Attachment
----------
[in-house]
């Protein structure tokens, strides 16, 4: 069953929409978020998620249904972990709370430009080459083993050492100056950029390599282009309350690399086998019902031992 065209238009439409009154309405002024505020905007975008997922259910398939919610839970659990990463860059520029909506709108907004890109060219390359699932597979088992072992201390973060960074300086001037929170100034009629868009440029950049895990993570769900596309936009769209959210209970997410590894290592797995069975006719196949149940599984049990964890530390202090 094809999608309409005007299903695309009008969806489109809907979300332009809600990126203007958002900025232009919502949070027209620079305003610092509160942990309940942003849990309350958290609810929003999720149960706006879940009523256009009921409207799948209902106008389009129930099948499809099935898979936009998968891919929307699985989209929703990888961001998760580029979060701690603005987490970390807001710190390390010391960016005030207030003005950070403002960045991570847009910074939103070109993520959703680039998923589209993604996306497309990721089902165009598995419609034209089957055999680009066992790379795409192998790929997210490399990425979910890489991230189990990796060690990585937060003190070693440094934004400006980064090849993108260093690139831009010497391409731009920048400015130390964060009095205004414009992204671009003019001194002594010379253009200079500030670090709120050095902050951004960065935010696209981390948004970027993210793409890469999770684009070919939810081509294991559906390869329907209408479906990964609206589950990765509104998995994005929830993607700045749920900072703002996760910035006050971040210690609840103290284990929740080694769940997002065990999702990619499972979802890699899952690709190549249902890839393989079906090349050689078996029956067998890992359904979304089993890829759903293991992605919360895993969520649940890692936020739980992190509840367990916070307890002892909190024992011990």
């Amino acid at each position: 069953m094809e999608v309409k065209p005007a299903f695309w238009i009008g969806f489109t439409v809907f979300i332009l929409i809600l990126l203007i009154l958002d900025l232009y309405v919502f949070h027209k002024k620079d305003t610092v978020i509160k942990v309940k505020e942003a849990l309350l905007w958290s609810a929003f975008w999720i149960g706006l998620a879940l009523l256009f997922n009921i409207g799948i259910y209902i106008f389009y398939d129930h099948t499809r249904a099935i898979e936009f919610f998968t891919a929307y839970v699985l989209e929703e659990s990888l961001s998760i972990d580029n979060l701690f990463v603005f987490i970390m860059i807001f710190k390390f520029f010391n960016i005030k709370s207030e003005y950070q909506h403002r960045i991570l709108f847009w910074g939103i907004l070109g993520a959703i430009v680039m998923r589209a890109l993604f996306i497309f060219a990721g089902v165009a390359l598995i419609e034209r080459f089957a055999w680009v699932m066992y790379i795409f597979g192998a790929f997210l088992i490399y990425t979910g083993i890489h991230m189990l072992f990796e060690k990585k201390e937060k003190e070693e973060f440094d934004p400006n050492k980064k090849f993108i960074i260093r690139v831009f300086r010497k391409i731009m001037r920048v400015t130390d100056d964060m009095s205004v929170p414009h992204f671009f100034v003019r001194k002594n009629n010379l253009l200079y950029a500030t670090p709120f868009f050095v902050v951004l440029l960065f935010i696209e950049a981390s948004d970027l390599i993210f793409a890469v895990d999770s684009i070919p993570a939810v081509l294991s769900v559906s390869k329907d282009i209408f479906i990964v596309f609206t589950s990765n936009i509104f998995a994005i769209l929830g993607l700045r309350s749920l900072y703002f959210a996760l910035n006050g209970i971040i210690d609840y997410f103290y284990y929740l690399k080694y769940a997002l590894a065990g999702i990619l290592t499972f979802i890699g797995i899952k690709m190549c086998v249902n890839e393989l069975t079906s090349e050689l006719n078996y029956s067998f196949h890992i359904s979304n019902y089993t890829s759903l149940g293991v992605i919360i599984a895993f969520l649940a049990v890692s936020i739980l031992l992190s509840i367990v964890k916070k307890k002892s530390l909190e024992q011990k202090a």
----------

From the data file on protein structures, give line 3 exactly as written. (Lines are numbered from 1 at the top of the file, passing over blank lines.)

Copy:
């Amino acid at each position: 069953m094809e999608v309409k065209p005007a299903f695309w238009i009008g969806f489109t439409v809907f979300i332009l929409i809600l990126l203007i009154l958002d900025l232009y309405v919502f949070h027209k002024k620079d305003t610092v978020i509160k942990v309940k505020e942003a849990l309350l905007w958290s609810a929003f975008w999720i149960g706006l998620a879940l009523l256009f997922n009921i409207g799948i259910y209902i106008f389009y398939d129930h099948t499809r249904a099935i898979e936009f919610f998968t891919a929307y839970v699985l989209e929703e659990s990888l961001s998760i972990d580029n979060l701690f990463v603005f987490i970390m860059i807001f710190k390390f520029f010391n960016i005030k709370s207030e003005y950070q909506h403002r960045i991570l709108f847009w910074g939103i907004l070109g993520a959703i430009v680039m998923r589209a890109l993604f996306i497309f060219a990721g089902v165009a390359l598995i419609e034209r080459f089957a055999w680009v699932m066992y790379i795409f597979g192998a790929f997210l088992i490399y990425t979910g083993i890489h991230m189990l072992f990796e060690k990585k201390e937060k003190e070693e973060f440094d934004p400006n050492k980064k090849f993108i960074i260093r690139v831009f300086r010497k391409i731009m001037r920048v400015t130390d100056d964060m009095s205004v929170p414009h992204f671009f100034v003019r001194k002594n009629n010379l253009l200079y950029a500030t670090p709120f868009f050095v902050v951004l440029l960065f935010i696209e950049a981390s948004d970027l390599i993210f793409a890469v895990d999770s684009i070919p993570a939810v081509l294991s769900v559906s390869k329907d282009i209408f479906i990964v596309f609206t589950s990765n936009i509104f998995a994005i769209l929830g993607l700045r309350s749920l900072y703002f959210a996760l910035n006050g209970i971040i210690d609840y997410f103290y284990y929740l690399k080694y769940a997002l590894a065990g999702i990619l290592t499972f979802i890699g797995i899952k690709m190549c086998v249902n890839e393989l069975t079906s090349e050689l006719n078996y029956s067998f196949h890992i359904s979304n019902y089993t890829s759903l149940g293991v992605i919360i599984a895993f969520l649940a049990v890692s936020i739980l031992l992190s509840i367990v964890k916070k307890k002892s530390l909190e024992q011990k202090a």